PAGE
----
Pharmaceutical manufacturing is the process of the extraction, purification, and packaging of medicinal and chemical materials for human and animal medications. The process of drug manufacturing can be broken down into a series of unit operations, such as milling, granulation, coating, tablet pressing, and others.
Milling is often required in order to reduce the average particle size in a drug powder. Granulation is when small particles are bound together to form larger particles to improve tablet compaction. Tablet pressing happens when powder is compressed into tablets of uniform size and weight.
Pharmaceutical manufacturing is essential to global health care systems. Through scientific research and drug development, disease and disorder prevention treatments can be discovered and manufactured. As a result, pharmaceutical manufacturing equipment must comply with Good Manufacturing Practices.
Within the pharmaceutical manufacturing industry there are many workers’ health and safety hazards. They include moving machine parts, pressurized equipment and pipes, and the heavy manual handling of materials and equipment. More potential risks are steam, hot liquids, heated surfaces, and hot workplace environments. Confined spaces, hazardous energy sources, and high noise levels can all be dangerous, as well as flammable materials and biologic health hazards.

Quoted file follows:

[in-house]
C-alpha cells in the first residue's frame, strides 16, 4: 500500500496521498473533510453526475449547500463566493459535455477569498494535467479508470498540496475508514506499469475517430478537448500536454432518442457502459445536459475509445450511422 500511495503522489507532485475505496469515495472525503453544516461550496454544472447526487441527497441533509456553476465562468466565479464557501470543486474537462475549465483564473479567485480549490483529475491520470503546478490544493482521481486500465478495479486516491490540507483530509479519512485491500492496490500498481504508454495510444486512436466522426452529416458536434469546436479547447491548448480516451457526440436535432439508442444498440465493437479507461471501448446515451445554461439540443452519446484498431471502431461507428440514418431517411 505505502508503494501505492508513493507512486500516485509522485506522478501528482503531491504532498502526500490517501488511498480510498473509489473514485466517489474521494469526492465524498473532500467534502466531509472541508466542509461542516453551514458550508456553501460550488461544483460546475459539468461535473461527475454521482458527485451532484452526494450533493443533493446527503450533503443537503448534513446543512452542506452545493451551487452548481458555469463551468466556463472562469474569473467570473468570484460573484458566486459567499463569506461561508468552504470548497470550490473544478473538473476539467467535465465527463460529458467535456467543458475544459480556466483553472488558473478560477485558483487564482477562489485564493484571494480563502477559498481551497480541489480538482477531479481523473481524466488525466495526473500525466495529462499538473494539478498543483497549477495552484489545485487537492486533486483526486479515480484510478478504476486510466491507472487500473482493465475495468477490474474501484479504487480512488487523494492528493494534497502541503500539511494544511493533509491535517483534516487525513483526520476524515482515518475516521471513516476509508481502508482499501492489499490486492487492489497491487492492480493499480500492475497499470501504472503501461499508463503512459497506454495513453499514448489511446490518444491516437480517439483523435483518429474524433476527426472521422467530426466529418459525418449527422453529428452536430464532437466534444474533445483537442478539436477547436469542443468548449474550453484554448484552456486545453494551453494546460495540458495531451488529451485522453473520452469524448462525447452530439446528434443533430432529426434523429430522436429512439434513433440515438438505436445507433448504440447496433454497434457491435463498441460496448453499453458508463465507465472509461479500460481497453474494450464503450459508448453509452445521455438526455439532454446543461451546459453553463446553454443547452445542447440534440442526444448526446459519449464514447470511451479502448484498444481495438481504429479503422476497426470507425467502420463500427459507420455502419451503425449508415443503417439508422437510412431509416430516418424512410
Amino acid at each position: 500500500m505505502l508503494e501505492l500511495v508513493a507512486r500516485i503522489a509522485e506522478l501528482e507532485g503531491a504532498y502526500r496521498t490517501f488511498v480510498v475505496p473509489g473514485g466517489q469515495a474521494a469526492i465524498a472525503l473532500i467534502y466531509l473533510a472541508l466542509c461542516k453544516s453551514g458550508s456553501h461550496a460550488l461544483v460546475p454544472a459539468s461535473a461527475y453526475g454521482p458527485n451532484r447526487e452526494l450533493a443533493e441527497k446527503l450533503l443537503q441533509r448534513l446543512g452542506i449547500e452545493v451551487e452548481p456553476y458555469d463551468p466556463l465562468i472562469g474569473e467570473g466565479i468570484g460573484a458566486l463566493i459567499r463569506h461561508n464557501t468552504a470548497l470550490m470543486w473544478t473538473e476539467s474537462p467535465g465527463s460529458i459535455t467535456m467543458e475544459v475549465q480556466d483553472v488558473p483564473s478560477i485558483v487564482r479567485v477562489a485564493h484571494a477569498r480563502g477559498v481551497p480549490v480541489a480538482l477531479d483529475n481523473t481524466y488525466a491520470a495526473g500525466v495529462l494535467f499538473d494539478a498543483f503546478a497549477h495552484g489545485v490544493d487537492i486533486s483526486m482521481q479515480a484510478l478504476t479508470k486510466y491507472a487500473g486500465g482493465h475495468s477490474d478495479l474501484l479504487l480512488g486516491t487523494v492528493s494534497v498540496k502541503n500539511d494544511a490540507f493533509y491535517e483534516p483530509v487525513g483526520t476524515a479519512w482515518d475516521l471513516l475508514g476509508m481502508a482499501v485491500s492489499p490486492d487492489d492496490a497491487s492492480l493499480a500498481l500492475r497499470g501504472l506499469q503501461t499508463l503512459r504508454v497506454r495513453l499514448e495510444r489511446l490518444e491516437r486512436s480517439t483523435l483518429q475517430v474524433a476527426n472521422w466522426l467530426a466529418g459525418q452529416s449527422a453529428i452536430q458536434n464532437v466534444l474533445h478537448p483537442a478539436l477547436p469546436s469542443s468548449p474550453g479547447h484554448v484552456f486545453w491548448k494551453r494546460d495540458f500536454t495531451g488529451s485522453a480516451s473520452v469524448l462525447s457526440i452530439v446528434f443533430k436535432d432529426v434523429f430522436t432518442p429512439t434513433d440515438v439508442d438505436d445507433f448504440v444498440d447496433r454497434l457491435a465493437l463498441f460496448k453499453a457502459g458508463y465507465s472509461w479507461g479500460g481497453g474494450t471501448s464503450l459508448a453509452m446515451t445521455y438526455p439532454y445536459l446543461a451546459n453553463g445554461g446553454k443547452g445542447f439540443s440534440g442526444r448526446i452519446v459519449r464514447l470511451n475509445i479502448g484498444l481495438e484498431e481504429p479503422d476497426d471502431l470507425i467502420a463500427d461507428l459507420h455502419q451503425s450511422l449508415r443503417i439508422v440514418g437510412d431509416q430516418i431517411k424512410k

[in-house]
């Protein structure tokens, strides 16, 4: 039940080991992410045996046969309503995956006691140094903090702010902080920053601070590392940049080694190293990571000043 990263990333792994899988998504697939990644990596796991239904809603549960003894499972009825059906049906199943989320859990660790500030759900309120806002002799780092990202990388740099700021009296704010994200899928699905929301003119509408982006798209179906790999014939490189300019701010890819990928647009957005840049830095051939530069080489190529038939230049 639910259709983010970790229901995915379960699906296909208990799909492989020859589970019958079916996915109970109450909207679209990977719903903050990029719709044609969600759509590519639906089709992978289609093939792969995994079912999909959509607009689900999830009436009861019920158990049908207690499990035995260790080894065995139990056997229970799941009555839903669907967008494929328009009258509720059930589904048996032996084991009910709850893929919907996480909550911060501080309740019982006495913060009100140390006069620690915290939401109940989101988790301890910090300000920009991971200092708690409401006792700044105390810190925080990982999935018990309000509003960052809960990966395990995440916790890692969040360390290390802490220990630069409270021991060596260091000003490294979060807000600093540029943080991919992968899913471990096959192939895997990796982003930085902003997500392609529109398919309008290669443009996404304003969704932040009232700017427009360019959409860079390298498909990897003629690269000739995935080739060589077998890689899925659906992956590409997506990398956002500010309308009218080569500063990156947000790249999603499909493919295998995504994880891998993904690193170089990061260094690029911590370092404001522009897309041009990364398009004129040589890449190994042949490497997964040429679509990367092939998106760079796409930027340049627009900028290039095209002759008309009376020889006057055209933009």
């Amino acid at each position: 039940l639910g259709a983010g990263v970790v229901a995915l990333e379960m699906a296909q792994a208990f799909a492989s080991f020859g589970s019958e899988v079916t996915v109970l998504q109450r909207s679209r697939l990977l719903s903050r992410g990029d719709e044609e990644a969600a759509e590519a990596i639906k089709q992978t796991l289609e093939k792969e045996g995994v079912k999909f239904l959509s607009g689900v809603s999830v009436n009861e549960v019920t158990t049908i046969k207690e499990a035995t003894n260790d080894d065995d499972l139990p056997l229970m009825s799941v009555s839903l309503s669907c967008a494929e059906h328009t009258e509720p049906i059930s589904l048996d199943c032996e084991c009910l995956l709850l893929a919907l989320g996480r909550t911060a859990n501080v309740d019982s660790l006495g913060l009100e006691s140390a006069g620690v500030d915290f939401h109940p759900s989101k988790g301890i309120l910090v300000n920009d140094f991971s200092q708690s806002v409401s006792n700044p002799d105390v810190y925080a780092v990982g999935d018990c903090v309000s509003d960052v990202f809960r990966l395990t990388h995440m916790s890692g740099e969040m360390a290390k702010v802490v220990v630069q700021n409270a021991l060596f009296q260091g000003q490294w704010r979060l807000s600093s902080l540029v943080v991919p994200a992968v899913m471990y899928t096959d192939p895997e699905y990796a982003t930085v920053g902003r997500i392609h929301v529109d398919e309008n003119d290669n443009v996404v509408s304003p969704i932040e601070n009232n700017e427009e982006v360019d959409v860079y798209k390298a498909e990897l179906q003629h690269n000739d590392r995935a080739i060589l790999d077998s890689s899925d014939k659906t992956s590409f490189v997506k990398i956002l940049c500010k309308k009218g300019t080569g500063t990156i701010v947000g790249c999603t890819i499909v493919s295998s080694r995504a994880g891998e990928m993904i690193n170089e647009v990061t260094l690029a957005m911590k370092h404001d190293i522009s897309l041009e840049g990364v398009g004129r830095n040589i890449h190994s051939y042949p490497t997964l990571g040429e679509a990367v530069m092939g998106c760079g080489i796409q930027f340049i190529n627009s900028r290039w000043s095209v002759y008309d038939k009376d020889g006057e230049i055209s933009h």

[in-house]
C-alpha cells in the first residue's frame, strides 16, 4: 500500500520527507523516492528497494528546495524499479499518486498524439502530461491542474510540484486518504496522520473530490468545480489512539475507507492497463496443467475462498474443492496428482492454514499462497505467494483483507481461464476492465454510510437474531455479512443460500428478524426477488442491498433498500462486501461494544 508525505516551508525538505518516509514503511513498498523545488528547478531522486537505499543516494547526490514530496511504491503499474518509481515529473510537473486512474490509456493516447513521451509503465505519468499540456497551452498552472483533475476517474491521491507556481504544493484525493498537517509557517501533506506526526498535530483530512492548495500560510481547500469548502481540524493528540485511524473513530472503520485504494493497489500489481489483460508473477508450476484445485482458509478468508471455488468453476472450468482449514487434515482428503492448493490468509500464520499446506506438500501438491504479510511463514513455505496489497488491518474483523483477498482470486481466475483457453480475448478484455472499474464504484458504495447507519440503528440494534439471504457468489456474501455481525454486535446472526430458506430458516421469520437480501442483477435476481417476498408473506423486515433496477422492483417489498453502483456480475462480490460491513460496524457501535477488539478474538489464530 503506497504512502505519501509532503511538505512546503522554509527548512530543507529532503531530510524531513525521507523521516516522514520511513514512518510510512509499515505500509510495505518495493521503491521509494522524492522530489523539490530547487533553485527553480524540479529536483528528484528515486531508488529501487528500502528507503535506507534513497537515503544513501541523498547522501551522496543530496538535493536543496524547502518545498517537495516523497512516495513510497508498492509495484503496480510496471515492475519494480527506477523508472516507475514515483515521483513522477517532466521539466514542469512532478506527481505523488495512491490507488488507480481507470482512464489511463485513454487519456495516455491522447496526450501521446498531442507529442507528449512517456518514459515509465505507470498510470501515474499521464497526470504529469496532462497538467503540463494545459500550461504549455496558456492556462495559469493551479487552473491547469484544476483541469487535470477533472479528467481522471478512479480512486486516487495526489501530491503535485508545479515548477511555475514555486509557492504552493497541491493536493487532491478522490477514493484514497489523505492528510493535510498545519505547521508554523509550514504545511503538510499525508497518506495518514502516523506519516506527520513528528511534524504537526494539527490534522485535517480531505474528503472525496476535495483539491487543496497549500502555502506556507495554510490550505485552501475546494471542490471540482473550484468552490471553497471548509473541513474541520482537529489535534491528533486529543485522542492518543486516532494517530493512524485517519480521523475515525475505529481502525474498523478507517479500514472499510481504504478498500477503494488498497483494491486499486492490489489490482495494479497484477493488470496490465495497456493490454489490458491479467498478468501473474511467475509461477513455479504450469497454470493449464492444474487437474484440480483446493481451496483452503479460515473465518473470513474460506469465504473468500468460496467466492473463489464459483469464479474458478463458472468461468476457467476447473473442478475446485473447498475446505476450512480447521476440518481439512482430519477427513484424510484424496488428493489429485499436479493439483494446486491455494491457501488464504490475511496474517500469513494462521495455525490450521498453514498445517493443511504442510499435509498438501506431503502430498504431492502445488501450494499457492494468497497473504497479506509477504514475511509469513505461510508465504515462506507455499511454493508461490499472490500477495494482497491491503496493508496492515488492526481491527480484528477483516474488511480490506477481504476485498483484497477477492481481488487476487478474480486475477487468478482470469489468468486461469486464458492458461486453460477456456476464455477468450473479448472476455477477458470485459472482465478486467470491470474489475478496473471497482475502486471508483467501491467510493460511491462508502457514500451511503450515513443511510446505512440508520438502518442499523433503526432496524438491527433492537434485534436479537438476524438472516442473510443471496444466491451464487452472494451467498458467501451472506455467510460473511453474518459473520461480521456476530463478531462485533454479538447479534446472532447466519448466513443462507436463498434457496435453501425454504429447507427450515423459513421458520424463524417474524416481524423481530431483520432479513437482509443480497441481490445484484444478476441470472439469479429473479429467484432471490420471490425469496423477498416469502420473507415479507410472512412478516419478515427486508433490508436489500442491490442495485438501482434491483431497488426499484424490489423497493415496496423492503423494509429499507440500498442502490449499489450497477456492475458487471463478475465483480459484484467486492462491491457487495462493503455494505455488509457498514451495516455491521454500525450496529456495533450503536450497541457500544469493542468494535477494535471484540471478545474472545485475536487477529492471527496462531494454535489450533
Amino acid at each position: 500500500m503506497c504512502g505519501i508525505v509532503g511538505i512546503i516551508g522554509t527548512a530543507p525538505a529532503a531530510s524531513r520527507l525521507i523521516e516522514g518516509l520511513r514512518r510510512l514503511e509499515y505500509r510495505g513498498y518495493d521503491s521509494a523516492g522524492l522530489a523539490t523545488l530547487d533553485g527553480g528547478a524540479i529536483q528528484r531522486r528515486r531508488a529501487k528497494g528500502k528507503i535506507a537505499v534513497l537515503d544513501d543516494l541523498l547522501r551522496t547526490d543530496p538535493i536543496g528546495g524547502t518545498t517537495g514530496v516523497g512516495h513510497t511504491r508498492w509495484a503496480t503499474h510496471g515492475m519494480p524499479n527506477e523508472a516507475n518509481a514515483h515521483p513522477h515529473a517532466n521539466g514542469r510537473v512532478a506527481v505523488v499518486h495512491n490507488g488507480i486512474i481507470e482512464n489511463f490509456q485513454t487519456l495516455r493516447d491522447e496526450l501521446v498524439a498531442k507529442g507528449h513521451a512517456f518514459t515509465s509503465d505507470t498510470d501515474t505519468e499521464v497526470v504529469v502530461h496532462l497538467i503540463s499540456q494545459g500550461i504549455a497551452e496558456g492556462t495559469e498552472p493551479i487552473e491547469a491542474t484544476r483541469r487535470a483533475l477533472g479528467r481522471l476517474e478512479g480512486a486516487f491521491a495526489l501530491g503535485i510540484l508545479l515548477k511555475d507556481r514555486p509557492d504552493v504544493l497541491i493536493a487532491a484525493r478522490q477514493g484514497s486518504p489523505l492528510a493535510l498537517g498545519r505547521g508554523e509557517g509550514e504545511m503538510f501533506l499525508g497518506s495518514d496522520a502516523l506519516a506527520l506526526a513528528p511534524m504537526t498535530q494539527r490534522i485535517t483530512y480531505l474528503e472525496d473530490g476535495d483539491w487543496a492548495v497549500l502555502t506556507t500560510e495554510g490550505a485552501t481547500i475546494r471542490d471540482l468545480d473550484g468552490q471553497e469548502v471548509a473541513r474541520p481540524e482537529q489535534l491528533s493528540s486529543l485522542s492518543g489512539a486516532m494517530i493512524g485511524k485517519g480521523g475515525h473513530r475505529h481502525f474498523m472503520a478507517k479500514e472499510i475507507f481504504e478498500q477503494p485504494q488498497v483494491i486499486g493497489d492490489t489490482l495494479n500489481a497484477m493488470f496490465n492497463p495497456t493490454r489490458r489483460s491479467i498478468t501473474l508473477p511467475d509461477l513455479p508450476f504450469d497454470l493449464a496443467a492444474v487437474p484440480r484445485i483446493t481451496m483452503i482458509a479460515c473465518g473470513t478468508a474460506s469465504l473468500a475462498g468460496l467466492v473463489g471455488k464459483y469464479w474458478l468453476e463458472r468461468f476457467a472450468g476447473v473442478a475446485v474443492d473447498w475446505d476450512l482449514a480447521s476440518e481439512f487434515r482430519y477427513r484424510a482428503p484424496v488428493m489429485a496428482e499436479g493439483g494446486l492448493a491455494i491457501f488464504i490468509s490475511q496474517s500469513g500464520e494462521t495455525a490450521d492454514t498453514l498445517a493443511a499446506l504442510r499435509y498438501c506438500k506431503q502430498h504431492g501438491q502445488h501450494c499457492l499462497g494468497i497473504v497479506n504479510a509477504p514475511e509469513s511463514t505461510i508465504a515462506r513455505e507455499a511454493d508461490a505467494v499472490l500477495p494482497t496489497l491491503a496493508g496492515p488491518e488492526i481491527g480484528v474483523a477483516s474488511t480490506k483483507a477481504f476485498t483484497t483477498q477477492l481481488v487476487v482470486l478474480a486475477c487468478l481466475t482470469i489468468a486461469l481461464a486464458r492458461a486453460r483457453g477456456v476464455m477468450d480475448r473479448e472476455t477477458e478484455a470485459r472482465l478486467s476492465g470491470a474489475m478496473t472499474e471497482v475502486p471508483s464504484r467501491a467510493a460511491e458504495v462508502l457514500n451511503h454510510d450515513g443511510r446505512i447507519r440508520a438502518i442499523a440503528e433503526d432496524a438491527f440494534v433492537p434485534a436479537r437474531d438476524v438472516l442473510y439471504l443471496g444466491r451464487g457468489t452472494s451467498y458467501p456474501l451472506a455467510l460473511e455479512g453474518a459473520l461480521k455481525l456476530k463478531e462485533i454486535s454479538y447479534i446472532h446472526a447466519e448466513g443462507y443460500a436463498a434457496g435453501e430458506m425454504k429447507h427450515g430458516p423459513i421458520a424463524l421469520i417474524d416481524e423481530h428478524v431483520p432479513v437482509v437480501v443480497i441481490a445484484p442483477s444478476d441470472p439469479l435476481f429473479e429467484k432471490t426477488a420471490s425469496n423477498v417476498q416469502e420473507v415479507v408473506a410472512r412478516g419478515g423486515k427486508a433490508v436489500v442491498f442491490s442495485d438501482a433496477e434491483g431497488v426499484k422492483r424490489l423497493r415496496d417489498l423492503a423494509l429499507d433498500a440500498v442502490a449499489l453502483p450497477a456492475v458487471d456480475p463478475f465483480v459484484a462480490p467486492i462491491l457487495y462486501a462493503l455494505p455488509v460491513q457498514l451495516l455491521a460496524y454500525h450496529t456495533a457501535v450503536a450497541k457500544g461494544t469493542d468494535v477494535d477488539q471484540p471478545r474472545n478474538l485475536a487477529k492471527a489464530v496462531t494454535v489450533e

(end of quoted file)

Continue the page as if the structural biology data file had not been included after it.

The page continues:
Exposure to hazardous chemicals during operations may result in chronic health risks for workers. Chemicals with severe health effects can damage the eyes and skin, be corrosive or irritating to body tissues or cause suffocation or oxygen deficiency. Chemicals with chronic health effects can cause cancer or damage the liver, kidneys, lungs, or other organ systems if mishandled. Ensuring sterility of the product often involves exposure to ultraviolet radiation. Workers can be exposed to more than one drug at a time and the effects of multiple exposures are not known.
Cleanrooms must have both environmental controls and administrative controls, which includes the mandated use of PPE to minimize risk of product and personnel contamination from processing and throughout the handling chain until final packaging.
The fabric and its ability to contain contaminants begins the discussion in how a garment should be designed. Secure closure at the ankle and wrists allows prevention of worker exposure potentially risking the cleanroom environment. Design features like low-linting fabric and no raw edges, assist in promoting the filtration efficiency and garment integrity.
As employees don sterile garments, it is important to design PPE that ensures protection against particle shedding. Cleanroom protective garments should be breathable, comfortable, and minimize the risks of personnel and product.